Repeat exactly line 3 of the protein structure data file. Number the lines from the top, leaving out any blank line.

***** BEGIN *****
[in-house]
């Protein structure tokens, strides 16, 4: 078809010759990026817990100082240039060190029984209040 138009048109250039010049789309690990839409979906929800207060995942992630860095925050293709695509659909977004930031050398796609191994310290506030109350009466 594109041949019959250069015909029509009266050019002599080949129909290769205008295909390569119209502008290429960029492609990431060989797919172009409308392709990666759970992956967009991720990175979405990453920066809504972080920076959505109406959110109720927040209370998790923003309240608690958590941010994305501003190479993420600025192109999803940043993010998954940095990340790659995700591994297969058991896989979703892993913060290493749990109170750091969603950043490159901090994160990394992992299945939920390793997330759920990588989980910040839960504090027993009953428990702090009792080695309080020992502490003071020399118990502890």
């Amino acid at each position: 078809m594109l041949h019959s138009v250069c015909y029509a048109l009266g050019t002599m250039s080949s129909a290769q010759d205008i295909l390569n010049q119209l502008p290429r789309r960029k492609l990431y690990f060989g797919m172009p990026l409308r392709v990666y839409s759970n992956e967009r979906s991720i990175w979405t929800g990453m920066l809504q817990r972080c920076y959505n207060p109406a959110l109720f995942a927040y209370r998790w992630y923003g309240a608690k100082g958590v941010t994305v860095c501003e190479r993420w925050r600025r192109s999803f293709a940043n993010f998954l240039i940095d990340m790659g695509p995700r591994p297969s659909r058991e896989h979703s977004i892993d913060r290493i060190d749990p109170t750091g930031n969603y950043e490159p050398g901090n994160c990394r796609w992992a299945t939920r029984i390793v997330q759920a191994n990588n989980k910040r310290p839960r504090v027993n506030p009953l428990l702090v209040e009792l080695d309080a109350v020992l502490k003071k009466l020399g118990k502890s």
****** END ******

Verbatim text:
């Amino acid at each position: 078809m594109l041949h019959s138009v250069c015909y029509a048109l009266g050019t002599m250039s080949s129909a290769q010759d205008i295909l390569n010049q119209l502008p290429r789309r960029k492609l990431y690990f060989g797919m172009p990026l409308r392709v990666y839409s759970n992956e967009r979906s991720i990175w979405t929800g990453m920066l809504q817990r972080c920076y959505n207060p109406a959110l109720f995942a927040y209370r998790w992630y923003g309240a608690k100082g958590v941010t994305v860095c501003e190479r993420w925050r600025r192109s999803f293709a940043n993010f998954l240039i940095d990340m790659g695509p995700r591994p297969s659909r058991e896989h979703s977004i892993d913060r290493i060190d749990p109170t750091g930031n969603y950043e490159p050398g901090n994160c990394r796609w992992a299945t939920r029984i390793v997330q759920a191994n990588n989980k910040r310290p839960r504090v027993n506030p009953l428990l702090v209040e009792l080695d309080a109350v020992l502490k003071k009466l020399g118990k502890s």